One group that appears to be particularly at risk is foster children. These children, and their private information, pass through many hands. And when they are emancipated they often have to face this predicament without any family to help them. So, on top of many years of dealing with more losses than any child should ever have to suffer, they often have to deal with the loss of their identity as well, creating problems with school loans, car loans, and other credit issues. One foster child was tagged with his own father’s child support bill because his father used his son’s social security number when applying for a job. He got the job, his wages were garnished, and then he lost the job. The debt continued until the son ultimately had a $50,000 child support judgment against his credit. Any one who has ever had to deal with this problem knows what a horrendous task it is to get something removed from your credit report.

We don’t know exactly how many of these children end up with bad credit due to identity theft because many of them are never reported. The state of California finally recognized the problem and in 2006 a law was enacted intending to clear foster children’s credit records before they left the system. However, due primarily to limited funding, implementation of the law was delayed--and still is. In 2010 a pilot program was put into place in Los Angeles with some success. You can read the complete report here but one of the key findings included the clearing of 247 separate accounts from the credit reports of 104 foster children. The largest was a home loan of $200,000.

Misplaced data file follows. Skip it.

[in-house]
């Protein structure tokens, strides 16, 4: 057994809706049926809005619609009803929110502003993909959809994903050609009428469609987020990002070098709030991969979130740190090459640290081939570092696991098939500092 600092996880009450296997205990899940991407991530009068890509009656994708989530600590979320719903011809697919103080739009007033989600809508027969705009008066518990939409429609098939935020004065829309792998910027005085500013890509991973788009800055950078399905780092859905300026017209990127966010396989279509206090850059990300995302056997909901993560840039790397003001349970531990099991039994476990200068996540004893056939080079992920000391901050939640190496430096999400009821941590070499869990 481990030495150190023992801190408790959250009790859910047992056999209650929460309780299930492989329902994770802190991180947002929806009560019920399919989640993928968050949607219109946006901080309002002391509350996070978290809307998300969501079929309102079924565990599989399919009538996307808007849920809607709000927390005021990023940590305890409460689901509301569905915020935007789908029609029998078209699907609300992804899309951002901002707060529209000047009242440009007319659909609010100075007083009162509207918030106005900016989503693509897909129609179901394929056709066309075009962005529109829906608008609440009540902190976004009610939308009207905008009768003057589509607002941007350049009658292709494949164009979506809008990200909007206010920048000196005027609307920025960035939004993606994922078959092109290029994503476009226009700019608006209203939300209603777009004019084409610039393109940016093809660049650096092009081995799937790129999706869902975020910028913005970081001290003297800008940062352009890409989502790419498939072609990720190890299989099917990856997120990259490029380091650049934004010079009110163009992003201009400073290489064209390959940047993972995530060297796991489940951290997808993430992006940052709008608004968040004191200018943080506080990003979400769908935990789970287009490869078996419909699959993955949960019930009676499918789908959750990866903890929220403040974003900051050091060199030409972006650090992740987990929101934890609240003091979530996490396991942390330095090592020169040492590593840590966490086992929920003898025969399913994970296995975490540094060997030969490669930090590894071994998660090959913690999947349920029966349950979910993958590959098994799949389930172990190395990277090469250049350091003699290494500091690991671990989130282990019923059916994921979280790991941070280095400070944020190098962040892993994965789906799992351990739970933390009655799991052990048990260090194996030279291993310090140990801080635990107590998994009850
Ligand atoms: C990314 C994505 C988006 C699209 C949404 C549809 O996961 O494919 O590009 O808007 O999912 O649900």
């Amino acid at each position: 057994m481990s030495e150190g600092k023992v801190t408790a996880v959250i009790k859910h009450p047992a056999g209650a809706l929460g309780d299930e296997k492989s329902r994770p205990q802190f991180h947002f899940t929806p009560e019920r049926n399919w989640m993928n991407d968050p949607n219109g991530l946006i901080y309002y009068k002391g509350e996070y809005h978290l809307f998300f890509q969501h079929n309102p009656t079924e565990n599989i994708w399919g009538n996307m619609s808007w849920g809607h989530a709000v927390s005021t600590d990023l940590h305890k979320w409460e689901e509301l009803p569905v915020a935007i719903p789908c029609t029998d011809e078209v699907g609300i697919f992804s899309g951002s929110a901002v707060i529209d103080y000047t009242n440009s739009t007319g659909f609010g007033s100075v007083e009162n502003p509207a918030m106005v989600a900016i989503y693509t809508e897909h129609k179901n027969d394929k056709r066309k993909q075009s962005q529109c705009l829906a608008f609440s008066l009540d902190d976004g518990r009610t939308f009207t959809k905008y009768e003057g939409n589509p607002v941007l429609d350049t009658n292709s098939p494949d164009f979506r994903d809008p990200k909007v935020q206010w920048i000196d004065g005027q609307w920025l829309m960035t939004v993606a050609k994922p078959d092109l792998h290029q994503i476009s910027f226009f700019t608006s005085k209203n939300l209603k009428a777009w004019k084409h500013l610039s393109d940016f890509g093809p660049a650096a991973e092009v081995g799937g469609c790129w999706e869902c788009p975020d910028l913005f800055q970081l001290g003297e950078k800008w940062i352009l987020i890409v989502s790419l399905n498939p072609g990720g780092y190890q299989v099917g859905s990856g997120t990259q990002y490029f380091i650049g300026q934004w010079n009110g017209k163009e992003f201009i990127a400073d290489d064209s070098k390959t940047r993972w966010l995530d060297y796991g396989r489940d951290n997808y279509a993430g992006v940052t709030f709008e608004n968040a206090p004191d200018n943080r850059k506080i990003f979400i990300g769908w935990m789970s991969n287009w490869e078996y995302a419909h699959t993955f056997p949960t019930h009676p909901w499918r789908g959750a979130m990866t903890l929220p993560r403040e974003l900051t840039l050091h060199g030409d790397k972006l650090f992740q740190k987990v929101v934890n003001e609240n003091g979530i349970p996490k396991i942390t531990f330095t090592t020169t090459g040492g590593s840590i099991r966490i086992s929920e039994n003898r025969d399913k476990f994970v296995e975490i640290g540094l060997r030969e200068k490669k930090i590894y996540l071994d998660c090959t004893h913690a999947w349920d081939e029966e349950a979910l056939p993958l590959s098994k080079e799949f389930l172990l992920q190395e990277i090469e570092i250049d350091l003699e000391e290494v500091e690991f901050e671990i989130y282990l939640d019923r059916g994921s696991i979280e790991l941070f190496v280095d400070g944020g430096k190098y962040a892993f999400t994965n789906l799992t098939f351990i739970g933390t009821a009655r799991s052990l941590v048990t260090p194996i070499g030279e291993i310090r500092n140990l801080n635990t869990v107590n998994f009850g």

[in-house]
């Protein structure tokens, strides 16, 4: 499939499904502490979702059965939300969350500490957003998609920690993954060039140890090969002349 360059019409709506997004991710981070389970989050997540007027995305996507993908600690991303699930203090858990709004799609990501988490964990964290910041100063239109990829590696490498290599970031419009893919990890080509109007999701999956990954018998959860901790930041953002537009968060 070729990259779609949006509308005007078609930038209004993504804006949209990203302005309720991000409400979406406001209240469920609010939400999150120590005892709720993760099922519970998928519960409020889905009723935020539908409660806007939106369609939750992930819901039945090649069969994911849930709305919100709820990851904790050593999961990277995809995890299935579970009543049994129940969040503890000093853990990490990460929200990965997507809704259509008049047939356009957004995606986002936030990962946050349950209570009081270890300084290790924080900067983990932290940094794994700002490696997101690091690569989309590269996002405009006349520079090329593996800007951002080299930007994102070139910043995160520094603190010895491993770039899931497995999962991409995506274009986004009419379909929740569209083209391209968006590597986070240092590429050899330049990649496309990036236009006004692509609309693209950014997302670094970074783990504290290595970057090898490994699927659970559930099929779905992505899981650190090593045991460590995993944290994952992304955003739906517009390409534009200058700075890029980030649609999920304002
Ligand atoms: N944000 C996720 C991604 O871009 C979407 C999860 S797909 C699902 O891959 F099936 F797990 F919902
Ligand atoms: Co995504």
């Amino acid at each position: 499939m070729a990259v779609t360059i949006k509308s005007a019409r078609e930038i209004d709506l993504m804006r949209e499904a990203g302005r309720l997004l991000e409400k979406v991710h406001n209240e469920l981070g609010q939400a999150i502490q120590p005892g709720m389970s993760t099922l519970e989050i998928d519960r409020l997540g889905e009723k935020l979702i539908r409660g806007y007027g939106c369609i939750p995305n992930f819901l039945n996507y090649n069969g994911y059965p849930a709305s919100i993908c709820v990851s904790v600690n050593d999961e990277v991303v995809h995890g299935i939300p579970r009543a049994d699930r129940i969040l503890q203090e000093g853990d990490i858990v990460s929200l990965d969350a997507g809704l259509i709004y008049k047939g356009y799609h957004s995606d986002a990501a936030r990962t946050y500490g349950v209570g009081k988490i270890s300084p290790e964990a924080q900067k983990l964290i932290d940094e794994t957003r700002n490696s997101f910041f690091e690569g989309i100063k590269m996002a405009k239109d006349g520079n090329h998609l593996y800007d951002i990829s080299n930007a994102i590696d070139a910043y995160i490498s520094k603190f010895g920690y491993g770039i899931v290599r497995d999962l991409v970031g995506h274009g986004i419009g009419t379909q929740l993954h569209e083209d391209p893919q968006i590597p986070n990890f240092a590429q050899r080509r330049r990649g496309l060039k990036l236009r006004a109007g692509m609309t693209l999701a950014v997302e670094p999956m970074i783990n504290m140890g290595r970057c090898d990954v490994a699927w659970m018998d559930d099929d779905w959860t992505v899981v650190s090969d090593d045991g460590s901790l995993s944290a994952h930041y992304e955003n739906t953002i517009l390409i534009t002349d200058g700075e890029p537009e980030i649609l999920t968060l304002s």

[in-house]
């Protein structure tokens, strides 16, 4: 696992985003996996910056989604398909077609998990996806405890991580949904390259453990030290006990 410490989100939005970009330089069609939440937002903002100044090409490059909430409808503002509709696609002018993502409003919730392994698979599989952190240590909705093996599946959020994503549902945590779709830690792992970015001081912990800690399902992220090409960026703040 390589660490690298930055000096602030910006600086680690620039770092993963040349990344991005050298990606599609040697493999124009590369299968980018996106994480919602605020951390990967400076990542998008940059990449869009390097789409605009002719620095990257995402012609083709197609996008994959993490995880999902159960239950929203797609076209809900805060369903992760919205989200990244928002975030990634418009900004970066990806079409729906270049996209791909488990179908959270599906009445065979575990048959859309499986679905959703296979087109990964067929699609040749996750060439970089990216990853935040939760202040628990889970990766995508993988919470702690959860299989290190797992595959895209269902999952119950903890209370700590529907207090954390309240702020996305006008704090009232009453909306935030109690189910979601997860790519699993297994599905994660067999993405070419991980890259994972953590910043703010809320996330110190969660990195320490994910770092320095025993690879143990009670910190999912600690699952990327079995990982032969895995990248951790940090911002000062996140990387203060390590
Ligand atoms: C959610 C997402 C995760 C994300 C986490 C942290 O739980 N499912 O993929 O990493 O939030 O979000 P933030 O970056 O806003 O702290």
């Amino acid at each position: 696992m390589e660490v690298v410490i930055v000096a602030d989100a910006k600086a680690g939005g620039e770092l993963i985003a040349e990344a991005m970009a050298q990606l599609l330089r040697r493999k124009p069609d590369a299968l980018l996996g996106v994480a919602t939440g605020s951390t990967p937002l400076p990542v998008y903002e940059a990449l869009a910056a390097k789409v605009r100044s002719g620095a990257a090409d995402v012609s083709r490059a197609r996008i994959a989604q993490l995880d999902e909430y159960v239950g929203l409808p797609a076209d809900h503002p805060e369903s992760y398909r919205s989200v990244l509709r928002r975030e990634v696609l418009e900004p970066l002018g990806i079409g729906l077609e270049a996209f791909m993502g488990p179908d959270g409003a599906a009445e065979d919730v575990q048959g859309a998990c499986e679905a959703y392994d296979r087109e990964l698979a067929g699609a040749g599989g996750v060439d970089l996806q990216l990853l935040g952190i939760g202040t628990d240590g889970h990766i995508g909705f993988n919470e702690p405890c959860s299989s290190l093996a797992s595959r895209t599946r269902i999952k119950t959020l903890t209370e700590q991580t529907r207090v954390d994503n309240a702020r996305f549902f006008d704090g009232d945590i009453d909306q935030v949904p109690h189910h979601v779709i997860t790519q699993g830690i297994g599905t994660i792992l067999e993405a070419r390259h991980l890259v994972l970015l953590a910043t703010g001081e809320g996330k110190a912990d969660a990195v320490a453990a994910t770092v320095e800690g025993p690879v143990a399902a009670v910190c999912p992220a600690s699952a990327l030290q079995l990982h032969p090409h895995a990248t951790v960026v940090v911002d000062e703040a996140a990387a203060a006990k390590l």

So what needs to be done? Federal legislation was reintroduced last month, the Foster Youth Financial Security Act of 2011, requiring annual credit checks on foster children. Perhaps this will help. These children have enough to deal with. They certainly don’t need to start their adult life with bad credit.

Saturday, October 1, 2011

A Weekend in Torrance at Barnes & Noble